There’s no shortage of so-called devices – Roku 3, Apple TV, and PlayStation 4 – that bring Internet streaming of movies, TV, music, and more (also known as over-the-top content, or OTT) to your HDTV. For those of us who still need our cable TV to watch live sports, though, these turn into yet another box on the media credenza. Finding a replacement for your cableco’s typically clunky set-top box, though, while delivering streaming video is a far tougher find. TiVo’s new Roamio Pro does it with aplomb and has a features list that would boggle the mind of any dedicated tube watcher: It stores a massive 450 hours of HD recordings, can record six shows at once, includes a bevy of Web video services, and allows you to streams shows to iOS devices – whether you’re at home or on the road.
While there are other DVRs, notably Dish’s excellent Hopper, that offer similar specs, the Roamio goes beyond cable fare by fully integrating Web video (from Netflix, Amazon Instant Video, and Hulu Plus, among others) into its core functionality. For one, show recommendations include offerings from the full universe of entertainment options, not just what’s on cable. So when you search for an episode of ‘Sons of Anarchy,’ you’ll see availability for instant streaming on Netflix and Amazon as well as scheduled airings on FX.
Once equipped with a cablecard, which you’ll need to order from your cable provider, the Roamio replaces your digital cable box and makes it possible for its six built-in TV tuners to start filling up its massive 3TB hard drive. Theoretically, it would take more than three days of constant recording on all six tuners to approach capacity, which means you’ll likely never fill it. There’s a sense of freedom that comes from not having to worry about when a show you recorded will be automatically deleted – bringing the modern joy of binge watching to prime time shows by letting a season’s worth accumulate and brew for the next rainy day.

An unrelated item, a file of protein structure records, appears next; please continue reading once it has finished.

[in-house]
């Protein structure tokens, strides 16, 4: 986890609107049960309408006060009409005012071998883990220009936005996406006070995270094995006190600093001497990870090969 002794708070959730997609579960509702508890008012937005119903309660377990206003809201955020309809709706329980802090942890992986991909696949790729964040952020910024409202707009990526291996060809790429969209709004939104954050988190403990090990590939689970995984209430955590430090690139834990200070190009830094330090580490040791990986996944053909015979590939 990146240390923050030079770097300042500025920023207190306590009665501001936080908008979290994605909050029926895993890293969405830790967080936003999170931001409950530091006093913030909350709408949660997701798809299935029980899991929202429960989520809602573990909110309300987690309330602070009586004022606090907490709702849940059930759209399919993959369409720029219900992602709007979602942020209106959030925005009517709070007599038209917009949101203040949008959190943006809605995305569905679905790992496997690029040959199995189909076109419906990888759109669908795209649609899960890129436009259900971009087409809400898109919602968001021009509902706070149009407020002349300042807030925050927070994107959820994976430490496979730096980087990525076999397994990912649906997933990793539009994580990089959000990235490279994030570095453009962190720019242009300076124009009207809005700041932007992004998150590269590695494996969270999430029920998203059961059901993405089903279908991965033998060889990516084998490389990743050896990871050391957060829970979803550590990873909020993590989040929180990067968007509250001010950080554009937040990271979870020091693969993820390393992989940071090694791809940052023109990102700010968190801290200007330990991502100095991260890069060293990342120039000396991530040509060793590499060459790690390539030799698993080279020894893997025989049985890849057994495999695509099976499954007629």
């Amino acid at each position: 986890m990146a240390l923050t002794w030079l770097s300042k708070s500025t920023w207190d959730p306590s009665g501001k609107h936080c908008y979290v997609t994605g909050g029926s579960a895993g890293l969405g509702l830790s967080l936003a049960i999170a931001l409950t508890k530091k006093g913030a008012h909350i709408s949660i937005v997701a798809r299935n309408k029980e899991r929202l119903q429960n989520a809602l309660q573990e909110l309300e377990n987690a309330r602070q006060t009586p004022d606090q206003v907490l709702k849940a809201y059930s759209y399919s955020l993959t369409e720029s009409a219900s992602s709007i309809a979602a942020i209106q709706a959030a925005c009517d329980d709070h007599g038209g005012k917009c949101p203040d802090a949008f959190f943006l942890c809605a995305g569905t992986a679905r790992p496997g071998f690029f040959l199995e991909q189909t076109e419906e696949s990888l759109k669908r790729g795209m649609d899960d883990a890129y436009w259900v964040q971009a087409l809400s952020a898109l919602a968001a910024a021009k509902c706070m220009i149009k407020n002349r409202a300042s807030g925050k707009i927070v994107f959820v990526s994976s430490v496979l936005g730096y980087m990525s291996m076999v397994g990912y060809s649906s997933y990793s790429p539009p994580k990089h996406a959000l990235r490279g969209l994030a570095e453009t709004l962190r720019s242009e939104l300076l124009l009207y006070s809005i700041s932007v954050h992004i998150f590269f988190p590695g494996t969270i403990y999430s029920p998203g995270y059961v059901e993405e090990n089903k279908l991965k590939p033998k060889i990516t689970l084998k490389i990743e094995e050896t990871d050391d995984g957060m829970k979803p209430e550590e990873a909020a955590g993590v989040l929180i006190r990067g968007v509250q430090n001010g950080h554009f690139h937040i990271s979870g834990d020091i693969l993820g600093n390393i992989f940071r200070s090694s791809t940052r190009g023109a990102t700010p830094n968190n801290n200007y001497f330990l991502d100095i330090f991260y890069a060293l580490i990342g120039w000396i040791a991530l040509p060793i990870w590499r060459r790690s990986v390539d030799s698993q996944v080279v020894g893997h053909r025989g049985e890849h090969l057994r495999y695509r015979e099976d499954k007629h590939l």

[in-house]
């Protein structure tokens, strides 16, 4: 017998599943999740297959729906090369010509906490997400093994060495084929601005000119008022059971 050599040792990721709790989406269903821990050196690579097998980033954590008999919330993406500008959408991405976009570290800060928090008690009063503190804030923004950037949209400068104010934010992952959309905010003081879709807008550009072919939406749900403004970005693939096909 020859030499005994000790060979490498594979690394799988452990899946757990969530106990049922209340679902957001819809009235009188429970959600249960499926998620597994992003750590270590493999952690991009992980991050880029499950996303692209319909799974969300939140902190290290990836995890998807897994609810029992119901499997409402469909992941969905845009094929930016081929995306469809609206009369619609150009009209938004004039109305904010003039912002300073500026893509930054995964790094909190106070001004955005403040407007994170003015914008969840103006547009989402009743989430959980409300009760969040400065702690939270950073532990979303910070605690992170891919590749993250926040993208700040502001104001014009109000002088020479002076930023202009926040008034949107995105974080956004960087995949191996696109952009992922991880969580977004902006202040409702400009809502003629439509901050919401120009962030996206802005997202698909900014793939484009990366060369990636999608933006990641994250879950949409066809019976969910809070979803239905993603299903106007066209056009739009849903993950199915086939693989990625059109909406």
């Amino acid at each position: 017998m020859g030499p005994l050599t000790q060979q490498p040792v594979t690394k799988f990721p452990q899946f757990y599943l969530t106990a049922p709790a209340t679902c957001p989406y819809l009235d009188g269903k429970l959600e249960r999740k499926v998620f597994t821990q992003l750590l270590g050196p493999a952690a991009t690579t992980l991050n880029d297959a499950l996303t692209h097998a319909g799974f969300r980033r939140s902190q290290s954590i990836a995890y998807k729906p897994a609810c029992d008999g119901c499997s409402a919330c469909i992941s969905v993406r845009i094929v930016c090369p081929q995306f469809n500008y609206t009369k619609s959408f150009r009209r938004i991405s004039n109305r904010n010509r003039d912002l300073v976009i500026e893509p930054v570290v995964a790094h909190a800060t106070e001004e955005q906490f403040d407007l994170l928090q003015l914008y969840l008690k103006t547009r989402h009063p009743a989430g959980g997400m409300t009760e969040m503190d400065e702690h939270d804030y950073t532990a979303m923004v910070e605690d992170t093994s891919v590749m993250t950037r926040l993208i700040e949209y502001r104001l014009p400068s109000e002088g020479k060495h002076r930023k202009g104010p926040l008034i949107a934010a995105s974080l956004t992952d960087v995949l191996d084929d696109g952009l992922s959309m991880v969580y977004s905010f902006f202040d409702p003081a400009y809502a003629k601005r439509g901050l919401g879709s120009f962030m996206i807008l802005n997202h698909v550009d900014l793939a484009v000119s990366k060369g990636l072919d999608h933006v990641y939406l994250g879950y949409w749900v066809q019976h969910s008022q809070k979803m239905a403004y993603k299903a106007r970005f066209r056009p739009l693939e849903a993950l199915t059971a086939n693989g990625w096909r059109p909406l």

All those tuners come in handy if you take advantage of the Roamio’s ability to add on TiVo Mini boxes ($100 a pop) that you connect to other TVs in your house (or to iOS devices, via a free app). Thus the Roamio becomes your whole-home DVR, making streaming to a different device nearly as simple as watching it through the Roamio directly. So, say you’re in the office and want to catch a Bears game. Fire up the TiVo iOS app, select the game in the program guide, and the Roamio will record it – and can even stream it to you remotely. (Caveat: Some shows can’t be streamed outside your home network because the rights owners have prohibited that feature).
Not surprisingly, all this freedom isn’t exactly a bargain: The Roamio Pro runs $600 for the unit, plus a $15 monthly subscription. (If you don’t need quite so much storage, the $400 Roamio Plus, with 150 hours of storage, might fit the bill.) For cord cutters who use an antenna, your only choice is the $200 basic Roamio, and satellite subscribers are out of luck because TiVo currently doesn’t work with DirecTV or DISH. [$600 for unit, plus $15 monthly subscription; tivo.com]